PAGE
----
Golf Ontario

Golf Ontario Continues Learning Journey Through Identified EDI Priorities

Uxbridge – With the 5th Annual Ontario Adaptive Championship less than one month away, the staff at Golf Ontario welcomed Chris Garner a competitor in the event, to join us and lead our staff through a professional development session around adaptive golf, while also sharing his lived experience as a member of the adaptive golf community from across Ontario and around the world.

Ranked #211 in the WR4GD World Ranking for Golfers with Disability Net rankings and #436 in Gross rankings, Chris is perhaps best known as the 2022 ALD World Long Drive Champion, a remarkable achievement given he only took up the game of golf a few short years ago.

Chris shared his difficult personal journey navigating the medical system, that ultimately saw him choose to have his left leg amputated below the knee five years ago, and his subsequent enthusiasm for picking up sports for the first time, including golf, as a new passion in life.

He went on to share some insights into the ecosystem of adaptive golf in Canada as he knows it, and emphasized that we can all play a role in breaking down barriers for people of all abilities to try, learn and play golf. Stressing how important it is to ensure that the right opportunity is made available at the right time for participants as they are introduced to golf, learn to play and enjoy recreational golf, or aspire to compete to their full potential in tournament play.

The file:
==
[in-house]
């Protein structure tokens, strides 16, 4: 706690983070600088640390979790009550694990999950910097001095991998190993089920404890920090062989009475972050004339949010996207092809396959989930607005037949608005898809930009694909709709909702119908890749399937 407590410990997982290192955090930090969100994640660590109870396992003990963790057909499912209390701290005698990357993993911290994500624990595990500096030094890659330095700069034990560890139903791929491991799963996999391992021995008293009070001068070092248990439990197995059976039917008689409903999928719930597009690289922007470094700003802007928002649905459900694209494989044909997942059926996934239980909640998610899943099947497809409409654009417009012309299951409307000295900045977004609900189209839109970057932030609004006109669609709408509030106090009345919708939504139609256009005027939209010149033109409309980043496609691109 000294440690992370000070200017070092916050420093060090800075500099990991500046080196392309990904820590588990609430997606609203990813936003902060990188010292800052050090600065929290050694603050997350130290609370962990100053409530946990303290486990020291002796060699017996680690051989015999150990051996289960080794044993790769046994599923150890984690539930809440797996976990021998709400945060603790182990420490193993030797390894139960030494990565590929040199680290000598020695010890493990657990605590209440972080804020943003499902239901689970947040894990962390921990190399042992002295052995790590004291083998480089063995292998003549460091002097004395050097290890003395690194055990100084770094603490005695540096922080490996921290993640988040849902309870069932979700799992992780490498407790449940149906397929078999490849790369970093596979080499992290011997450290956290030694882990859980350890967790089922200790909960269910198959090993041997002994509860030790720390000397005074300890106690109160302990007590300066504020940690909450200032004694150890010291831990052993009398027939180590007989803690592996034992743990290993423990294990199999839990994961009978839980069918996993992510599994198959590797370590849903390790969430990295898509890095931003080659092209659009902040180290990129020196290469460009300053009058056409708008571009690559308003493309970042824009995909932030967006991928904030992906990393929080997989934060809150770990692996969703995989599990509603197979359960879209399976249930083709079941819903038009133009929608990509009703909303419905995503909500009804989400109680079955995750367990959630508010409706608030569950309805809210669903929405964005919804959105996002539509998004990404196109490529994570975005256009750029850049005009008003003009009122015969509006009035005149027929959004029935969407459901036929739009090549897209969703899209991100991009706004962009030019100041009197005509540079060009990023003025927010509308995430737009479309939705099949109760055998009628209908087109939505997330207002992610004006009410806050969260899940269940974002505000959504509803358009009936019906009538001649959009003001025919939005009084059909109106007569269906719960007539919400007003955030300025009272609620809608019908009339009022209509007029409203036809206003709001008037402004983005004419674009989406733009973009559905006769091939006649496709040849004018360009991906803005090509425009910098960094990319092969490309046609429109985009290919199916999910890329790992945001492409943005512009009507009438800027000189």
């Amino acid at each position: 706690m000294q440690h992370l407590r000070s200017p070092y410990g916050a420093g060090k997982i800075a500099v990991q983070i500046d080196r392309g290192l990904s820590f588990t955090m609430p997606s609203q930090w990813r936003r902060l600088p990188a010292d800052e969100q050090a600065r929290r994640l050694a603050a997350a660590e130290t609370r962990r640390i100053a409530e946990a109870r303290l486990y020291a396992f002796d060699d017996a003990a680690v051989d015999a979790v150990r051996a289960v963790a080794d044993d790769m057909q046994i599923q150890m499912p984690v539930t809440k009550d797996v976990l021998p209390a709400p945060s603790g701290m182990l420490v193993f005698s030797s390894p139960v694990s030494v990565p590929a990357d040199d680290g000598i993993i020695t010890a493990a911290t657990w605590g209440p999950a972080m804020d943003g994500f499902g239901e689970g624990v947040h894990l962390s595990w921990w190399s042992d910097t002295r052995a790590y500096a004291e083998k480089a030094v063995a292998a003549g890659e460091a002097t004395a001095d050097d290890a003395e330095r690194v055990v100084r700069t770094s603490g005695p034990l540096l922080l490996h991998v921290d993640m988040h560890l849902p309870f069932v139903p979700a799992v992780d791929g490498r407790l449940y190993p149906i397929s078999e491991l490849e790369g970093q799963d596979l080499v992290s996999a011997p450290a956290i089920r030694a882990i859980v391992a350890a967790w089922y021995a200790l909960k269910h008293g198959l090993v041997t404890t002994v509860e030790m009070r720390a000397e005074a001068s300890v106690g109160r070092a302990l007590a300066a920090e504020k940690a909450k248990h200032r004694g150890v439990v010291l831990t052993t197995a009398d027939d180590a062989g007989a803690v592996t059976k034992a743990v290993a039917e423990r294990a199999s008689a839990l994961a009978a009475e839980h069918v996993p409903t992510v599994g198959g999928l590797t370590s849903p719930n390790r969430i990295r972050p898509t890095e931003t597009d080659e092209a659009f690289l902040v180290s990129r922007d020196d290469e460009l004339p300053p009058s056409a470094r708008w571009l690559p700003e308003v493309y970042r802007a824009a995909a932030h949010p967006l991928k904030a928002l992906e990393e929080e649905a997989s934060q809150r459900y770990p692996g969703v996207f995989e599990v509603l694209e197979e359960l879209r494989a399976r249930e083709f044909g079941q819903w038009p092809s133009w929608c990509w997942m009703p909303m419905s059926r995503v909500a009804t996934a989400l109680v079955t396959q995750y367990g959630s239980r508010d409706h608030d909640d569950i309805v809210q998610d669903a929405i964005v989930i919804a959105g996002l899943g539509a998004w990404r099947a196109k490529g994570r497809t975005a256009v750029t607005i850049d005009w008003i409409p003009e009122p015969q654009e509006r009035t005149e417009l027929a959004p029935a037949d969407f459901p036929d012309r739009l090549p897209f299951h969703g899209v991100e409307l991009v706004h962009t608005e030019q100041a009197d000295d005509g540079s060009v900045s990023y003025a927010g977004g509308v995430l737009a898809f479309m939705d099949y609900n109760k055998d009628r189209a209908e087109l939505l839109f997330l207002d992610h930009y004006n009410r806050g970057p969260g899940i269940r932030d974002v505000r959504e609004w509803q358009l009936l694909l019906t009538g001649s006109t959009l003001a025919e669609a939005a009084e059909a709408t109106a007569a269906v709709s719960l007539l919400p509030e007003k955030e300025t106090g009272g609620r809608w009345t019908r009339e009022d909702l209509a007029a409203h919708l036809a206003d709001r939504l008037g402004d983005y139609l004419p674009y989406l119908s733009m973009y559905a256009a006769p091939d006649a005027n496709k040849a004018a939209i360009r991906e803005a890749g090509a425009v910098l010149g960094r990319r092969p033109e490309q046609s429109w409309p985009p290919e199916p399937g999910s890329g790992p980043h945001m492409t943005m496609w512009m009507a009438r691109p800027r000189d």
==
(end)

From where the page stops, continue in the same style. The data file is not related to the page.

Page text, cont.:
While Chris was preparing to put on a demonstration for staff at the driving range, a very special guest dropped by to join the group. Minister Raymond Cho, the Government of Ontario Minister for Seniors and Accessibility arrived on-site as he was travelling between meetings in the area, and took the opportunity to speak to Chris, hit a few shots at the range and take a photo with the team.

Minister Cho shared with select members of the group that while he has played golf for a number of years, the game played an important role in his own recovery from health issues in recent years. Though he may not hit the ball as far as he used to, it gives him great pleasure to swing the clubs and compete to the best of his current ability. A powerful message around golf as a sport for life.

Various staff members had an opportunity to strap on an able bodied adaptive device that Chris had brought with him, to try and swing the clubs in a very different way than they are accustomed to. This was a very eye opening experience for everyone, and helped cap a wonderful day of learning for all.

For information on the 5th Annual Ontario Adaptive Championship, taking place at Weston Golf & Country Club on July 17th & 18th, visit the tournament website here.

To support the growth of adaptive golf opportunities in Ontario, consider a donation to the Golf Ontario Legacy fund here.